How To Build A Kitchen Island With Drawers – I was quoted about $3000 for a custom kitchen island with a butcher block. No thanks… I’ll make my own for about $850 🙂
This was by far the most ambitious project I have ever researched. I’m grateful I did it, very proud of the result and happy to share my process. Full video below, all the tools and materials I used and full steps in the article.
How To Build A Kitchen Island With Drawers
After a year I finally learned SketchUp well enough to design all the parts. Here is the movie poster.
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Below are some more complete SketchUp models, as well as an overview of all the integrated parts.
With 3/4″ plywood on top of this construction – 2 sheets to be exact. Pictures 1-3 show how I divide it into different sections for my build. My island design would have three drawers and storage on one side. and 12″ area. on the other side for two chairs and measures 3′ x 5′. Figure 4 shows the structure of my final cut.
Everything in this project is within pocket holes. I think the pocket hole screws used about 200 1 1/4. I work with pocket holes for just about anything and highly recommend the tool!
Photos 1-4 show me the art, using my push driver for gluing, positioning and installation. At this stage I was concerned about getting everything as square as possible – it really wasn’t meant to break! Picture 5 shows one of the two legs that help form the slot for the two chairs – I used a small block to help. keep the space the same and not the “inner cup”. Figure 6 shows the top and bottom horizontal beams that fit on each side of the room and add support to the structure (to keep everything together).
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Photos 7-9 show the use of more glue and screws to assemble the end pieces of the stop. This wasn’t difficult – it just took time and careful measuring to get everything precise and in place!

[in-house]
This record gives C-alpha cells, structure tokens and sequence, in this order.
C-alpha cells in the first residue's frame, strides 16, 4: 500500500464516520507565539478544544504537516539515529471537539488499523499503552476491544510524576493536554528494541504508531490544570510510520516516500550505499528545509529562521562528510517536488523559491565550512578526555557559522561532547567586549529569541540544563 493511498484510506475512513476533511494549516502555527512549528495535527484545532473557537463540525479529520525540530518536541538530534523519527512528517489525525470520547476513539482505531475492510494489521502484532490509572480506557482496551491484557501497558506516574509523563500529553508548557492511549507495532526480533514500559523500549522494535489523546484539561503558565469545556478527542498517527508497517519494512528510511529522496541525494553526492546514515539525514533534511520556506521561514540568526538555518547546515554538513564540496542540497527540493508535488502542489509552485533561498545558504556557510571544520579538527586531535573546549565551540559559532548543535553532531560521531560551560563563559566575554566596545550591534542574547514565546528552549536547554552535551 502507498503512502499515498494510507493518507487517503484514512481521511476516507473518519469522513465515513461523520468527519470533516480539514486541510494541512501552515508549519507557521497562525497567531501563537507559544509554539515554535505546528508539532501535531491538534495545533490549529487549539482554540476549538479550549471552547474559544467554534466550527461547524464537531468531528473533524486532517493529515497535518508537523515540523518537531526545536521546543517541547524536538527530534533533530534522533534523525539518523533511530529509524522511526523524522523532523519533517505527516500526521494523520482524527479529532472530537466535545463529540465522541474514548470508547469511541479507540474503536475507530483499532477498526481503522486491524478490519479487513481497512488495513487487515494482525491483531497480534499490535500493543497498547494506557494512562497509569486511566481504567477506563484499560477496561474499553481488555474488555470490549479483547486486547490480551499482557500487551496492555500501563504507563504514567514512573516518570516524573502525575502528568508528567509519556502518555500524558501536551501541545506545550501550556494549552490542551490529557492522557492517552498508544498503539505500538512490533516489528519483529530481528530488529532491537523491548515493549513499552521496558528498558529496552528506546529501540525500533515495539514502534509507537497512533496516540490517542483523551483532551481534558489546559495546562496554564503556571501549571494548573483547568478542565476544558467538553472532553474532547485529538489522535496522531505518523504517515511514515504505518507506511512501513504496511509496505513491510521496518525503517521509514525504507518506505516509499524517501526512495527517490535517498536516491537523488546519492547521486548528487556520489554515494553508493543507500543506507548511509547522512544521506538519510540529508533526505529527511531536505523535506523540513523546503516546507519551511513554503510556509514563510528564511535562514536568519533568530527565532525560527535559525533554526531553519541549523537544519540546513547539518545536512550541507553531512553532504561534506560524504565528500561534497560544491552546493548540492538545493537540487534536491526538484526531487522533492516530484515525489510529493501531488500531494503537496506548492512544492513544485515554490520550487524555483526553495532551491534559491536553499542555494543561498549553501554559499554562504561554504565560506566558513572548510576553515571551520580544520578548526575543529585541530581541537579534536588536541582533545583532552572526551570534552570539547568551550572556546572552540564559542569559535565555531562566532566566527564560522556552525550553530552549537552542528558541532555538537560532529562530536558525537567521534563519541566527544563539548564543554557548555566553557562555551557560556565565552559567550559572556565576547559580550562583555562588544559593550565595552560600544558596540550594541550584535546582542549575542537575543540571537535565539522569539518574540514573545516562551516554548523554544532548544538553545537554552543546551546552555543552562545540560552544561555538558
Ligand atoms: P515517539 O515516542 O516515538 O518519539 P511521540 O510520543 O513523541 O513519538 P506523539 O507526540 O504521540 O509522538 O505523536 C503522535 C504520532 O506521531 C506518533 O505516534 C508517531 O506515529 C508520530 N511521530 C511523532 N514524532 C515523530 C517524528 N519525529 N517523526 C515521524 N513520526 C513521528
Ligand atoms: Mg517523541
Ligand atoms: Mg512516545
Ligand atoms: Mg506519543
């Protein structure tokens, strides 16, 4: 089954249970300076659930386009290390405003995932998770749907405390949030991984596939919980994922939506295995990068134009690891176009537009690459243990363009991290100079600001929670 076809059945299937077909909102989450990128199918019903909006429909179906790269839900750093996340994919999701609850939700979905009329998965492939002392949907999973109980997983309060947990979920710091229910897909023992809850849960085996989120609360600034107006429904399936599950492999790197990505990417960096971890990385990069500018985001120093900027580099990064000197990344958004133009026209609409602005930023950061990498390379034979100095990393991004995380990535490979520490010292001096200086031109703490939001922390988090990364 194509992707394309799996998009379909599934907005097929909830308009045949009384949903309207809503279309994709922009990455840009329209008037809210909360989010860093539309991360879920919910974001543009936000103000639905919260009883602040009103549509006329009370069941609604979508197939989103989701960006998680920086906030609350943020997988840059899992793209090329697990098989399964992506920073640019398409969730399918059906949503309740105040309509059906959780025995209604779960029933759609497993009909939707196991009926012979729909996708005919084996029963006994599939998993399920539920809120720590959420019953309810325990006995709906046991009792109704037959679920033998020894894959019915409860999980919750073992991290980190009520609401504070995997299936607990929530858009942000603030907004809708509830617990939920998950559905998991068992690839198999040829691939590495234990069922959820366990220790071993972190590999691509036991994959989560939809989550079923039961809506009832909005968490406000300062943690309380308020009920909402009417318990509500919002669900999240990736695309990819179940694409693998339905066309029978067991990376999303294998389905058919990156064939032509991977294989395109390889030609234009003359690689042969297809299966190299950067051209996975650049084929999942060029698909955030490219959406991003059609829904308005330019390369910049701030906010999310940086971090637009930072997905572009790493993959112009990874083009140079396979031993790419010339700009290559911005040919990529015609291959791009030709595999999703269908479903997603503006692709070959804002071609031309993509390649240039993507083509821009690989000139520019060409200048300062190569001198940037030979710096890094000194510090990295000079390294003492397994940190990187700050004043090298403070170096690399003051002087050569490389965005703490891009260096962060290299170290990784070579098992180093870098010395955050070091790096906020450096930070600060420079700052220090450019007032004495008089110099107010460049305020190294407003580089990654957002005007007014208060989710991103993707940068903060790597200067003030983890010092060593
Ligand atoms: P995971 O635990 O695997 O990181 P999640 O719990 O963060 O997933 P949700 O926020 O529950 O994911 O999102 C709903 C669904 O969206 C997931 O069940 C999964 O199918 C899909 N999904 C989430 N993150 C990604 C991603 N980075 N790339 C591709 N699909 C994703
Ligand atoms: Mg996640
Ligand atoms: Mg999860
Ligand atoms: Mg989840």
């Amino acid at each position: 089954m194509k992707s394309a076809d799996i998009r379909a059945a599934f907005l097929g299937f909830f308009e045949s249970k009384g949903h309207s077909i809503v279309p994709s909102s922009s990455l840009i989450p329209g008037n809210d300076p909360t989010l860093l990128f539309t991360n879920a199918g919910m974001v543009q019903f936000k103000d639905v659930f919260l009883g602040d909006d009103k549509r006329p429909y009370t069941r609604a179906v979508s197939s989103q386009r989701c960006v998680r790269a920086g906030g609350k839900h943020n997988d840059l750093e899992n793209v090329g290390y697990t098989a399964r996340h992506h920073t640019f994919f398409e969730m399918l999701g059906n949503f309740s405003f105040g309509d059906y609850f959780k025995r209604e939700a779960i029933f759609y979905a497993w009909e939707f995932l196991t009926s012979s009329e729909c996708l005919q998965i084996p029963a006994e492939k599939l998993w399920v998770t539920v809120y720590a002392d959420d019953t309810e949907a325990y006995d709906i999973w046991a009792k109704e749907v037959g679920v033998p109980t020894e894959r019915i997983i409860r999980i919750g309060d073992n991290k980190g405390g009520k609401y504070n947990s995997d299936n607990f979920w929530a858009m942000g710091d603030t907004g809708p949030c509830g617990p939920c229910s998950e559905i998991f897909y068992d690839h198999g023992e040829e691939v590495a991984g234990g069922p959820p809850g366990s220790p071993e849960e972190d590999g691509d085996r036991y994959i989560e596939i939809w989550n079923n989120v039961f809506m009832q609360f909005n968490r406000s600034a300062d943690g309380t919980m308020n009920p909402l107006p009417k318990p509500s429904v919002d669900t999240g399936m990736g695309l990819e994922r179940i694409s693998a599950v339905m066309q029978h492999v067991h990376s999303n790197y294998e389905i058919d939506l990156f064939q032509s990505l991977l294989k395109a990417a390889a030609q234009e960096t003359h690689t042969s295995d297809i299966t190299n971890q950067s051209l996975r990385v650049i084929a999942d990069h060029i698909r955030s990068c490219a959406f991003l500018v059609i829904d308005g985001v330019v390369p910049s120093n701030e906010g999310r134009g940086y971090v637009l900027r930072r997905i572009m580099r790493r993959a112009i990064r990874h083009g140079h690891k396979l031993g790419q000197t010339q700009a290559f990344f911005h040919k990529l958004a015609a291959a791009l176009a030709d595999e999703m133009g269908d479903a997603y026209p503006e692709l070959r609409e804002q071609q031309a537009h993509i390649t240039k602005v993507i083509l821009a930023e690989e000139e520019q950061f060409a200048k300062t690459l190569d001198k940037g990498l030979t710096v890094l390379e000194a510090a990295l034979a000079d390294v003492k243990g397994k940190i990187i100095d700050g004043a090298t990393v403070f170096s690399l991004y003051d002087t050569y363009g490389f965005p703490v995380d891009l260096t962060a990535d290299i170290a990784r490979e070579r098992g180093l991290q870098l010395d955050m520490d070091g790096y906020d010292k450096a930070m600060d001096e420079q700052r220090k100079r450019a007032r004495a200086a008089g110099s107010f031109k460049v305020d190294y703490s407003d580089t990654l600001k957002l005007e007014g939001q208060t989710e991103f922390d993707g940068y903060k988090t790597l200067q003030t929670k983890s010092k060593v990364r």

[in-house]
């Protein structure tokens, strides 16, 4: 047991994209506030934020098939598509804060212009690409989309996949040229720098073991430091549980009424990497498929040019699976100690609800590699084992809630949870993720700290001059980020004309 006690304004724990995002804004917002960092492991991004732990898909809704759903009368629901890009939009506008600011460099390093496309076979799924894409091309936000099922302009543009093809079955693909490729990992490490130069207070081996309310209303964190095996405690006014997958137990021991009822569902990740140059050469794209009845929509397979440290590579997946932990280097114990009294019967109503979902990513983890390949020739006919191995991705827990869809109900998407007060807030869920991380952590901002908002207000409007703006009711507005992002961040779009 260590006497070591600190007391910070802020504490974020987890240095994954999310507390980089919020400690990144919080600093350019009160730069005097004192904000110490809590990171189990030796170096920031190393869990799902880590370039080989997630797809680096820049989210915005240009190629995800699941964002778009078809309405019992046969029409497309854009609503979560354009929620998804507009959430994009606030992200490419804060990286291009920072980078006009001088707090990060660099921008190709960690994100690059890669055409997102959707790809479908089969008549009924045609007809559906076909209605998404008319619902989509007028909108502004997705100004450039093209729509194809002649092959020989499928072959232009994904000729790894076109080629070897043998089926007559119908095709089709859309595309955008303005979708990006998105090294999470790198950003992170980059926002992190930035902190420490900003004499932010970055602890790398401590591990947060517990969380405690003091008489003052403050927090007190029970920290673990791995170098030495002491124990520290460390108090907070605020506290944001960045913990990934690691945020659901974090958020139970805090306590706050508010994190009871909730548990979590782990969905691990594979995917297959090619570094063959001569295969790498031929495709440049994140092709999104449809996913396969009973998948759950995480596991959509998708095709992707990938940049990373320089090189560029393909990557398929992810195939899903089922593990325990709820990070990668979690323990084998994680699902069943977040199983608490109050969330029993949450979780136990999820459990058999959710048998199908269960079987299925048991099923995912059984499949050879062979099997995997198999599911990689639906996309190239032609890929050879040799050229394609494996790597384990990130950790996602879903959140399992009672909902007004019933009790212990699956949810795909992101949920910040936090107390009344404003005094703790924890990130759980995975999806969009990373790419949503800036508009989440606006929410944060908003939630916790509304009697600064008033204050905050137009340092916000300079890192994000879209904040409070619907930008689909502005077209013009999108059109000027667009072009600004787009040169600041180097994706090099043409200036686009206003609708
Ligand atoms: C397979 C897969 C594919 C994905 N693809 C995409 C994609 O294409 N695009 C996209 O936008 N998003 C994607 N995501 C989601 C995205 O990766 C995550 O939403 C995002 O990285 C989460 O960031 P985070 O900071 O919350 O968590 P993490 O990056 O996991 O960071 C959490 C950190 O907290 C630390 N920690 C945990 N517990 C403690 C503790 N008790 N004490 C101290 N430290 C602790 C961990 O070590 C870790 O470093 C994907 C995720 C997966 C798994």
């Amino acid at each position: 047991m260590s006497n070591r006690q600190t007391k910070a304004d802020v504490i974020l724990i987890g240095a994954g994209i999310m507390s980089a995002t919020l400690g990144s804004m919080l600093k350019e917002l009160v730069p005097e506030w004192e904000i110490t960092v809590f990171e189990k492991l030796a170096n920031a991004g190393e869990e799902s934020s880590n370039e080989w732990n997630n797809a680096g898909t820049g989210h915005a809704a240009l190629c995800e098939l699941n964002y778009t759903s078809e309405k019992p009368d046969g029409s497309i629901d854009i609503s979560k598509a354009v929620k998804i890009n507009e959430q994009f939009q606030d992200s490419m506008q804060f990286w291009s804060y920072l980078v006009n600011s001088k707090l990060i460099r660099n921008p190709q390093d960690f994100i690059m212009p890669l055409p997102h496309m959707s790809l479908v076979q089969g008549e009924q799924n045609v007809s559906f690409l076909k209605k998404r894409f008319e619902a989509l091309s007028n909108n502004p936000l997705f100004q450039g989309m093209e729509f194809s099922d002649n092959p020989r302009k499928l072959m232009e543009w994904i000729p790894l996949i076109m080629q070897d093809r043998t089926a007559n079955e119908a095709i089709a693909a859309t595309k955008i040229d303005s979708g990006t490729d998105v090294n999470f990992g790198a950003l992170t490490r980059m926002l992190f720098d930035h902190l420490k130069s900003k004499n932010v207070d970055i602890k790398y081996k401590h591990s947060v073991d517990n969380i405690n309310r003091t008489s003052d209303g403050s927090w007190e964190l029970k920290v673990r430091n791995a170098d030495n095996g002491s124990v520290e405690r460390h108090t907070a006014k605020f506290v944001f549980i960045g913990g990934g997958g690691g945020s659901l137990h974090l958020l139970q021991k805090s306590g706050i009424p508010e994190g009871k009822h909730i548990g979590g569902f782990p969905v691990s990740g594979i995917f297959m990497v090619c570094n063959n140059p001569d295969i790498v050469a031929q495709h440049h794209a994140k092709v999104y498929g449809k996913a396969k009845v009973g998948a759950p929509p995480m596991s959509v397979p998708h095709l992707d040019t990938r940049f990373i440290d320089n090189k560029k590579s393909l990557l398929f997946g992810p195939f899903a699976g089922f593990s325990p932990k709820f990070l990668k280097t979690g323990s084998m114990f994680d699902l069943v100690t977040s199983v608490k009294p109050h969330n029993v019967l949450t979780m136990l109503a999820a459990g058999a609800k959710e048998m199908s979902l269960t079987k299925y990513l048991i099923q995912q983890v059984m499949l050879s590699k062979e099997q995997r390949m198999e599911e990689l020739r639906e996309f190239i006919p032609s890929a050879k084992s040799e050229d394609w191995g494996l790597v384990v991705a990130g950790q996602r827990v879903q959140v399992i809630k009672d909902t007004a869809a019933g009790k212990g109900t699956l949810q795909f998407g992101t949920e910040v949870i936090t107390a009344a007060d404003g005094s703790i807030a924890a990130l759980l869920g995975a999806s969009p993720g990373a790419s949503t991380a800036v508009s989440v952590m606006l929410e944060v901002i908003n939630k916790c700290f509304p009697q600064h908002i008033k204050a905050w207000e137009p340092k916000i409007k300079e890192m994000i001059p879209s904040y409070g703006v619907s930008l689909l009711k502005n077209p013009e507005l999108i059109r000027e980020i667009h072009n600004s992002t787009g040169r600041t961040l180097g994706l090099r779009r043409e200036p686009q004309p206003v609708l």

After assembly, I also divided the piece into three quarters (pic 1) and sawed 3/4″ plywood on the table (pic 2). Pic 3 shows these two pieces after applying glue and screws. horizontal beds on the same piece adding , which will be the dividers between the wardrobe and the trousers.
Photos 4-6 show using pieces of 3/4″ plywood and pocket holes to glue and screw to the base so that the top shelf is attached.
The next step was very easy – I took 1/4″ plywood and cut it to the length and width shown on the chart (photos 1-2) and then glued it – the relative sizes of each piece of plywood are based on the relative size of each. 18 To make it about “x 20”, I then clamped all the panels together with a key (picture 3).
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My fiance wanted one of the cabinets to store large baking pans, which is not cheap in most kitchens. It occurred to me that I could create a custom cutting board, so I was all for it. To do this, I cut the plywood on the table and 1/4 of the plywood I saw on the two pieces of wood (photo 1).
The first layout is for the base and ceiling partition (Figure 2), the second layout serves as the actual partition (not shown, but is shown in photos 6-7). After applying the glue, I started gluing (Photos 3-4). So I made it with a little more to fit the space. I then used a nail to hold things in place (picture 5).
You can see how I used this method to go back behind the floor and connect the ceiling joists so I could slide them into my older ones (pic 6). These were held in their final form (Figure 7) with glue. This method allowed me to do it in a lively and efficient way without having to worry about cutting too many rabbets into the thin plywood, plus it was a cleaner design (at least I think!).